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Strict adherence to ART kit instructions vital

James Kon

COVID-19 antigen rapid test (ART) users must strictly follow the instructions in the COVID-19 Antigen Detection Kit package insert, Director of Laboratory Services at the Ministry of Health (MoH) Dr Hajah Surita binti Haji Mohd Taib told the Sunday Bulletin in an online interview yesterday.

“It is very important to use the proper sample type; other sample types may cause inaccurate or invalid test results. Also, ensure a sufficient amount of a sample is used for testing. Too much or too little may also cause inaccurate results,” she said.

Different ART results (for example, different test line intensity) may be due to the amount of sample load. Hence, the test depends heavily on the quality and sufficient volume of the sample collected. Performing multiple ART screenings at once may also yield inaccurate results during which an individual may have one ART kit return COVID-positive, and another negative. This is because the sample from the later test had insufficient antigen to be detected.

Meanwhile, Dr Hajah Surita said the Department of Laboratory Services has carried out quality assurance assessments to ensure all MoH-authorised art kits are reliable and suitable for supply to the Brunei market.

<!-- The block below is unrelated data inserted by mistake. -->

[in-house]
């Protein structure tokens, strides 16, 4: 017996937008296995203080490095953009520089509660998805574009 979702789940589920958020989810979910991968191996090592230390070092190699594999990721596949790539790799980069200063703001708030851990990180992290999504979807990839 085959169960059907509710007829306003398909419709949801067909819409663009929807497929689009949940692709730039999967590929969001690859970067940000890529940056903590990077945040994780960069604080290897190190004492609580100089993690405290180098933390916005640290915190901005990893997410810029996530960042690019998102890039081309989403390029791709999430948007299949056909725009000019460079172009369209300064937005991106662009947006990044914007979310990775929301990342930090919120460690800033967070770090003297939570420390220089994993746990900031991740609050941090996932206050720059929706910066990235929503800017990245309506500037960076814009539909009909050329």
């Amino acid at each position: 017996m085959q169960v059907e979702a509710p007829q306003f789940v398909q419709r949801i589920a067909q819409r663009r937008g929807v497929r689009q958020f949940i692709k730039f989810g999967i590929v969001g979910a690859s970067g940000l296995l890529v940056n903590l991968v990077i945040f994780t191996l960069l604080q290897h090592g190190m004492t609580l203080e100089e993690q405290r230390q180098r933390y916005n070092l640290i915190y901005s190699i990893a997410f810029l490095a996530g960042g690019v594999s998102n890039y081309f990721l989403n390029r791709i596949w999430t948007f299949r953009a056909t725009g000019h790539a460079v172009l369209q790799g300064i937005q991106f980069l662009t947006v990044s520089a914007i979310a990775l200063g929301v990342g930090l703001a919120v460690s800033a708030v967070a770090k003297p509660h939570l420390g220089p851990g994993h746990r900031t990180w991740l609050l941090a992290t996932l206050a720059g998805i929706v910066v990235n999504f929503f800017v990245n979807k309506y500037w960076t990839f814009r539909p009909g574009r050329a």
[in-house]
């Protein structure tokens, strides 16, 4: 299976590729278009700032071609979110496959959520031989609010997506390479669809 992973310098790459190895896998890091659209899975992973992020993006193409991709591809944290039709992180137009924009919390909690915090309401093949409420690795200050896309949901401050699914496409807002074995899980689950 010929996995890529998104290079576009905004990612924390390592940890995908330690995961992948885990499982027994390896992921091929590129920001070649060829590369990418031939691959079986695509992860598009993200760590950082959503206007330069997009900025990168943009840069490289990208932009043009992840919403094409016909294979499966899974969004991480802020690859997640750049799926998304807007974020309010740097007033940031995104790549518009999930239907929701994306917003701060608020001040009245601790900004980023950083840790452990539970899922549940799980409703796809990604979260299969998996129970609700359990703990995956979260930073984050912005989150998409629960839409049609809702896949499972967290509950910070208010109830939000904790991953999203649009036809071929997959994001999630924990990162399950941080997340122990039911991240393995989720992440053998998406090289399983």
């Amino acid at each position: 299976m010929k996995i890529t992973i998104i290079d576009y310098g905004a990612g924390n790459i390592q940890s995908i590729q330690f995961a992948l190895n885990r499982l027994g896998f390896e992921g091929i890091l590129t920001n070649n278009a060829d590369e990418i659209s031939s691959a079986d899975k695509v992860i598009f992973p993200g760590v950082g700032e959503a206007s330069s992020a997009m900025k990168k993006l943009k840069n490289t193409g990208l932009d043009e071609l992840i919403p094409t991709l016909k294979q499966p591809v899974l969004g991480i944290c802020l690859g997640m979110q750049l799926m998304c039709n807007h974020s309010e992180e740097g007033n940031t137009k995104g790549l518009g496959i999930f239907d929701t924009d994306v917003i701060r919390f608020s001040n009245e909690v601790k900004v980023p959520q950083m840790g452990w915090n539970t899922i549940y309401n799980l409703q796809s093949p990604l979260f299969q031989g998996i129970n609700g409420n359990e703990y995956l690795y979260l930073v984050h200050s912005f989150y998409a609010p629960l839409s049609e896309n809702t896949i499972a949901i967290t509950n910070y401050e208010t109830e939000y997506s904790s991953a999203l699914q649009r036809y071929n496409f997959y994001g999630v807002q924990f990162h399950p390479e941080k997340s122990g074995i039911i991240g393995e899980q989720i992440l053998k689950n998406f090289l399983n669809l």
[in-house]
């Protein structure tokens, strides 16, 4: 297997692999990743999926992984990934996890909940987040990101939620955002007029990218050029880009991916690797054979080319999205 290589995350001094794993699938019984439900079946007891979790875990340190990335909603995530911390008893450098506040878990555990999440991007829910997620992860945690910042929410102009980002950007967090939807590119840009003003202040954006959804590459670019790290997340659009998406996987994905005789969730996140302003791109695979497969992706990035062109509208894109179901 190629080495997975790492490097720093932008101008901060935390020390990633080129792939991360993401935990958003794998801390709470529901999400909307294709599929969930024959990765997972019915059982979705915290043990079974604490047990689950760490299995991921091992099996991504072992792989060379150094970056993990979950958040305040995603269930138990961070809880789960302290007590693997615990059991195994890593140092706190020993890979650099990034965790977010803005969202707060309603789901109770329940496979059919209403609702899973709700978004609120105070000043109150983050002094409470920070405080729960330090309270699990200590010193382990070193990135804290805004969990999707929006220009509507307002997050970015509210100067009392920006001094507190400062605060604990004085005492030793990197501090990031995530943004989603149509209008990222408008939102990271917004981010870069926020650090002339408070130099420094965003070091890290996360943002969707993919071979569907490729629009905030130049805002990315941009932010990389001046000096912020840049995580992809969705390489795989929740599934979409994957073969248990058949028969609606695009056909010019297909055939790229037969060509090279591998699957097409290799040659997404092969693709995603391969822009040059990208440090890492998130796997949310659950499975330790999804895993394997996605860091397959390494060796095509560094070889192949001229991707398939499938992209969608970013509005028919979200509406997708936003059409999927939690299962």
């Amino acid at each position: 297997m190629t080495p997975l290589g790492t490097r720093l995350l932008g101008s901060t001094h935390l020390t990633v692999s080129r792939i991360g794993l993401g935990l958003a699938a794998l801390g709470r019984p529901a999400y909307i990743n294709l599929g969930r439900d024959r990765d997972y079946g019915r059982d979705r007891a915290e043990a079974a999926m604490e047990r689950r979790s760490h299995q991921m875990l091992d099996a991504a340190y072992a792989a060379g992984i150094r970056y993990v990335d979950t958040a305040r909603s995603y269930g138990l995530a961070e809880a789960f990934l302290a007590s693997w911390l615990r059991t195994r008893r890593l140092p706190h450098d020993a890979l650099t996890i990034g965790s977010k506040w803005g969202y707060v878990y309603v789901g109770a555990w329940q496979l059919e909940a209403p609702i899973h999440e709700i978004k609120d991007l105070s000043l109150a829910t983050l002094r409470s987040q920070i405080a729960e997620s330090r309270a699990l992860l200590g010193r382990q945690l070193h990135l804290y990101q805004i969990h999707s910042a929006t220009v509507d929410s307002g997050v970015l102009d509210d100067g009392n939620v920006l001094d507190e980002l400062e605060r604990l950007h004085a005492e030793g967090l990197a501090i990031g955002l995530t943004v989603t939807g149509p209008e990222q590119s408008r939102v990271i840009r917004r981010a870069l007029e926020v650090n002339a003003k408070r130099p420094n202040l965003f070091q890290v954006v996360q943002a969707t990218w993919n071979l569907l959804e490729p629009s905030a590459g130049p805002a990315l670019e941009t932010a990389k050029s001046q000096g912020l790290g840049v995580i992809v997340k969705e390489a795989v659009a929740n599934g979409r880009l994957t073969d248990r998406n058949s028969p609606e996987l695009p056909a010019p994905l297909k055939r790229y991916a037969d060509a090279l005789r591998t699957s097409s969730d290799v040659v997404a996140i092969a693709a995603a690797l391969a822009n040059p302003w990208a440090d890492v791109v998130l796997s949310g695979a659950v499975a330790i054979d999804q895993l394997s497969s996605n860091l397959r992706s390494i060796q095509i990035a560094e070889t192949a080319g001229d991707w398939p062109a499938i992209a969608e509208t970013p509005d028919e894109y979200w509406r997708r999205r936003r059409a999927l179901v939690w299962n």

With regards to the difference in the Newgene test kit packaging, she explained, “I was informed by suppliers in the Sultanate that the manufacturer of Newgene has different packaging for Malaysia and Brunei Darussalam. The MoH-authorised suppliers carry a different packaging. We do not know if the kits are fake. We will know once they undergo the quality assurance test.”

Director of Laboratory Services at the Ministry of Health Dr Hajah Surita binti Haji Mohd Taib. PHOTO: JAMES KON

“Newgene recently introduced the nasal ART kit. The latest packaging is according to the sample type required. If it is nasal, the packaging will carry a nasal label,” she explained.

On the subject of reverse transcription-polymerase chain reaction (RT-PCR) testing for the public, Dr Hajah Surita explained that the current criteria is in accordance with the health protocol stipulating that it will only be administered to individuals with a doctor’s referral and those confused about the ART results after testing both positive and negative.

“Not everyone should take the RT-PCR test anymore. The ART kit is now the default test to screen for the virus,” she said.

Companies are also urged not to send employees to get RT-PCR tested any longer, as “each RT-PCR test cost around BND50”.

In term of cross reactivity with other virus in the test kit, she said, “We check the documentation of ART kit for any cross reactivity with other pathogens. In accordance to the documentation, we found there are no cross reactivity with other pathogens in the kit available.”

“The Brunei government has provided the public access to ART kit, and the MoH through the Laboratory Services will guarantee the quality of ART kits available in Brunei Darussalam.

“We will continue to disseminate information to ensure the ART is done correctly in accordance with the health protocol,” Dr Hajah Surita said.